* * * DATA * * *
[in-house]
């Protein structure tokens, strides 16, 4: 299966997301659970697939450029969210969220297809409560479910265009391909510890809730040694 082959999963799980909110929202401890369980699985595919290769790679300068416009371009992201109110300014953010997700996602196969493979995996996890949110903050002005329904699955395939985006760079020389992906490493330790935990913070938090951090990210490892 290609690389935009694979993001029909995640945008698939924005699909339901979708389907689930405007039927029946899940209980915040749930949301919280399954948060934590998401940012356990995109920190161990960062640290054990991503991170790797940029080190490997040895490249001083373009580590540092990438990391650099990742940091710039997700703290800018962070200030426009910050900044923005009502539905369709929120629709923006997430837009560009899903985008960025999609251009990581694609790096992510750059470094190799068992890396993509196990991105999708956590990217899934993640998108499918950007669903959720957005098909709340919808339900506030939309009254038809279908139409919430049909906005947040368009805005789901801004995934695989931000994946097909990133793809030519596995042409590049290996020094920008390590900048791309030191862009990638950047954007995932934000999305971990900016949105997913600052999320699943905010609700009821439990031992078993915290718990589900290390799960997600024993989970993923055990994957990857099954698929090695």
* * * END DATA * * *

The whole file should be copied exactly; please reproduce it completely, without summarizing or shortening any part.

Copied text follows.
[in-house]
């Protein structure tokens, strides 16, 4: 299966997301659970697939450029969210969220297809409560479910265009391909510890809730040694 082959999963799980909110929202401890369980699985595919290769790679300068416009371009992201109110300014953010997700996602196969493979995996996890949110903050002005329904699955395939985006760079020389992906490493330790935990913070938090951090990210490892 290609690389935009694979993001029909995640945008698939924005699909339901979708389907689930405007039927029946899940209980915040749930949301919280399954948060934590998401940012356990995109920190161990960062640290054990991503991170790797940029080190490997040895490249001083373009580590540092990438990391650099990742940091710039997700703290800018962070200030426009910050900044923005009502539905369709929120629709923006997430837009560009899903985008960025999609251009990581694609790096992510750059470094190799068992890396993509196990991105999708956590990217899934993640998108499918950007669903959720957005098909709340919808339900506030939309009254038809279908139409919430049909906005947040368009805005789901801004995934695989931000994946097909990133793809030519596995042409590049290996020094920008390590900048791309030191862009990638950047954007995932934000999305971990900016949105997913600052999320699943905010609700009821439990031992078993915290718990589900290390799960997600024993989970993923055990994957990857099954698929090695």